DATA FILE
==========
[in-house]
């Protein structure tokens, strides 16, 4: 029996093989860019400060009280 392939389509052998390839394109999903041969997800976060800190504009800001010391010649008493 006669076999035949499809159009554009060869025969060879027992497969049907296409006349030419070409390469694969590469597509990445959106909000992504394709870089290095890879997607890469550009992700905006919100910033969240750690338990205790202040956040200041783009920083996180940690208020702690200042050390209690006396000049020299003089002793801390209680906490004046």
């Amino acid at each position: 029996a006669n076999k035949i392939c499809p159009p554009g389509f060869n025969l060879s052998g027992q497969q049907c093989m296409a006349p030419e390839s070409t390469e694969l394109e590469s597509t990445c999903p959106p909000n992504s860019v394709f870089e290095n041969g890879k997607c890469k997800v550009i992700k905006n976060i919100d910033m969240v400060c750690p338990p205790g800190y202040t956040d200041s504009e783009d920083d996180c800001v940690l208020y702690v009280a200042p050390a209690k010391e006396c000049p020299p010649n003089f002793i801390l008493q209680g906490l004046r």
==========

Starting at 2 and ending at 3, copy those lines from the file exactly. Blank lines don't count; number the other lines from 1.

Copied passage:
């Protein structure tokens, strides 16, 4: 029996093989860019400060009280 392939389509052998390839394109999903041969997800976060800190504009800001010391010649008493 006669076999035949499809159009554009060869025969060879027992497969049907296409006349030419070409390469694969590469597509990445959106909000992504394709870089290095890879997607890469550009992700905006919100910033969240750690338990205790202040956040200041783009920083996180940690208020702690200042050390209690006396000049020299003089002793801390209680906490004046």
């Amino acid at each position: 029996a006669n076999k035949i392939c499809p159009p554009g389509f060869n025969l060879s052998g027992q497969q049907c093989m296409a006349p030419e390839s070409t390469e694969l394109e590469s597509t990445c999903p959106p909000n992504s860019v394709f870089e290095n041969g890879k997607c890469k997800v550009i992700k905006n976060i919100d910033m969240v400060c750690p338990p205790g800190y202040t956040d200041s504009e783009d920083d996180c800001v940690l208020y702690v009280a200042p050390a209690k010391e006396c000049p020299p010649n003089f002793i801390l008493q209680g906490l004046r």